Former Libyan Colonel and Chief of Military Intelligence Abdullah al-Senussi was arrested in Mauritania on 18 March by Mauritanian and French officials. He was one of three Libyan officials charged with crimes against humanity by the International Criminal Court (ICC in June 2011 and is currently wanted by the ICC for crimes against humanity during the 2011 crisis in Libya, the French government in connection< span style="font-size:10.0pt;"> with a 1989 terrorist attack, and Libya for crimes committed during former leader Muammar Gaddafi’s regime. Mauritania has not yet released its decision on whether al-Senussi will be transferred to the Hague, Paris or Tripoli. An analysis of al-Senussi’s arrest and extradition can be found in a recent ICRtoP blog post, ‘al-Senussi Arrest: Conflicting Extradition Requests, Concerns About Libya’s Justice System’.
Meanwhile, on 25 March, Human Rights Watch praised the ruling National Transitional Council (NTC) for its efforts in landmine destruction. Despite this, the NTC has been criticized for failing to assert its authority across Libya, where rival militias and tribal groups are fighting for power. New challenges have arisen regarding accountability over the death of migrants who fled Libya during the crisis. In a 29 March re port, the Council of Europe condemned NATO for its failure to come to the aid of thousands of fleeing migrants. NATO ships were on patrol in the Mediterranean Sea at the time, enforcing an embargo on Libya as part of UN Security Council Resolution 1973. Amnesty International’s recent report “Libya: The forgotten victims of NATO airstrikes” called on NATO to investigate civilian casualties during its 2011 mission in Libya. Further discussion on the challe nges moving forward can be found on the ICRtoP blog post ‘Civil society responses to post-RtoP Libya’.
Libya: Civilian deaths from NATO airstrikes must be properly investigated
19 March 2012
NATO has so far failed to investigate the killing of scores of civilians in Libya in airstrikes carried out by its forces, Amnesty International said today in a new briefing paper released a year after the first strike sorties took place.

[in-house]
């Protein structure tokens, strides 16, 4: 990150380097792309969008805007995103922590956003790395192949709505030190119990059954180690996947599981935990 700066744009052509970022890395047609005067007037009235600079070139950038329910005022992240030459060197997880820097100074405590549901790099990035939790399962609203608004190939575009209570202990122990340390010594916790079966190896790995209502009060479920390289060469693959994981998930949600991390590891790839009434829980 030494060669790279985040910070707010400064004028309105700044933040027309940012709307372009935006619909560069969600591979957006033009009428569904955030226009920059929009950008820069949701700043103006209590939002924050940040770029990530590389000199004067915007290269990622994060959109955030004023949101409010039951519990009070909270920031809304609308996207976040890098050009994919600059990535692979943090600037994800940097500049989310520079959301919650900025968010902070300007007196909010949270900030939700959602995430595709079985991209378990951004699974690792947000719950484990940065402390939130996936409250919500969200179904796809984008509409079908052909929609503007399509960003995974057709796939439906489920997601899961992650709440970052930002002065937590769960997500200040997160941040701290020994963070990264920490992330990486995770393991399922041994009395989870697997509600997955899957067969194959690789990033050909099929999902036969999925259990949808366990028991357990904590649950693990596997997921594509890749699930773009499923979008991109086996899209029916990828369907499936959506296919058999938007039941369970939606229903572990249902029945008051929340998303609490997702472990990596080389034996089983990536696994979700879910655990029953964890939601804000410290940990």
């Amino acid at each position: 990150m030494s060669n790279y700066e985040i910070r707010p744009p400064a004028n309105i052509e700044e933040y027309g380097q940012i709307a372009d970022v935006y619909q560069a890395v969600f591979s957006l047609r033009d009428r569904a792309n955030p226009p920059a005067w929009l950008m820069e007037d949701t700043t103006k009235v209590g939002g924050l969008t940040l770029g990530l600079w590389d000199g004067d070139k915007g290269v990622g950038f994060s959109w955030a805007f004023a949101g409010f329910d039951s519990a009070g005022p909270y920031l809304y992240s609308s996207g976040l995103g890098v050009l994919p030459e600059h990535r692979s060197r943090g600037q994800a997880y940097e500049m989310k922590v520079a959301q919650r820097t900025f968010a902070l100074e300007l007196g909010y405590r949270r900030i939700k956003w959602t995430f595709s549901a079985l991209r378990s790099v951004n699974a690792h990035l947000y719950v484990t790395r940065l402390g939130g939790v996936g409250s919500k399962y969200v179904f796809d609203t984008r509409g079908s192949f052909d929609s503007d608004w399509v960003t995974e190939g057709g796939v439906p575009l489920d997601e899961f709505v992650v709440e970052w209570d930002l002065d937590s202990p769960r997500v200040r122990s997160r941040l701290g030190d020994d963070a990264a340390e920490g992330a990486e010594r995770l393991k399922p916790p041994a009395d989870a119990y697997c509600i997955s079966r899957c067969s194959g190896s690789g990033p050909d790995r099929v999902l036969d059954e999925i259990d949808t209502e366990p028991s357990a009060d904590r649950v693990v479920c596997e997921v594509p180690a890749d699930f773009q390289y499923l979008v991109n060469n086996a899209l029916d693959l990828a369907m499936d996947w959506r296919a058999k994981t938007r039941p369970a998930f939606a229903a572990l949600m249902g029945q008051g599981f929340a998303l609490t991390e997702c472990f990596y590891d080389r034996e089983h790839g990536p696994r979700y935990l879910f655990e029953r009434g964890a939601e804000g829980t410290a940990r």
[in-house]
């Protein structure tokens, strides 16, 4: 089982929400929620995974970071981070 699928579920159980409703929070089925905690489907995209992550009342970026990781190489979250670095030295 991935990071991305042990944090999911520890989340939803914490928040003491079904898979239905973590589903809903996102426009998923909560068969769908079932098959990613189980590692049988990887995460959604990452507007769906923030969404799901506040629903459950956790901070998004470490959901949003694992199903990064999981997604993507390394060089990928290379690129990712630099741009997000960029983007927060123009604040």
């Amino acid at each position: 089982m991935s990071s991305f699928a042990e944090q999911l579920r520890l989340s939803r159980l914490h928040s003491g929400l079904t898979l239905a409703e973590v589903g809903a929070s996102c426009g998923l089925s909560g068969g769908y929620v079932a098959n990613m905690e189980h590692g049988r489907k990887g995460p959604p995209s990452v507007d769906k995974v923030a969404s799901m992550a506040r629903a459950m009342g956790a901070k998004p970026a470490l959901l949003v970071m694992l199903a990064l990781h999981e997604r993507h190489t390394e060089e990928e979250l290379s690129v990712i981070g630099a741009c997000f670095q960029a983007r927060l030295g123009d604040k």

Libya: The forgotten victims of NATO Strikes says that scores of Libyan civilians who were not involved in the fighting were killed and many more injured, most in their homes, as a result of NATO airstrikes. Amnesty International said that NATO has not conducted necessary investigations or even tried to establish contact with survivors and relatives of those killed.
The organization said that adequate investigations must be carried out and full reparation provided to victims and their families. (…)
NATO appears to have made significant efforts to minimize the risk of causing civilian casualties, including by using precision guided munitions, and in some cases by issuing prior warnings to inhabitants of the areas targeted. But this does not absolve NATO from adequately investigating the strikes which killed and injured scores of civilians and from providing reparation to the victims and their families.
Investigations must look into whether civilian casualties resulted from violations of international law and if so those responsible must be brought to justice. (…)
Many of the deaths occurred as a result of airstrikes on private homes where Amnesty International and others have found no evidence to indicate that the homes had been used for military purposes at the time they were attacked. (…)
In its latest response to Amnesty International, on 13 March, NATO stated that it "deeply regrets any harm that may have been caused by those air strikes” but “has had no mandate to conduct any activities in Libya following OUP’s (Operation Unified Protector) termination on 31 October 2011” and that the “primary responsibility” for investigating rests with the Libyan authorities. (…)
Moreover, NATO did not take any steps to conduct investigations into reports of death and injury of civilians resulting from its strikes in areas which had come under the control of the new Libyan authorities (the National Transitional Council, NTC) prior to 31 October 2011 and which were thus safely accessible. (…)
NATO must ensure that prompt, independent, impartial and thorough investigations are conducted into any allegations of serious violations of international law by participants in Operation Unified Protector and that the findings be publicly disclosed. Wherever there is sufficient admissible evidence, suspects should be prosecuted.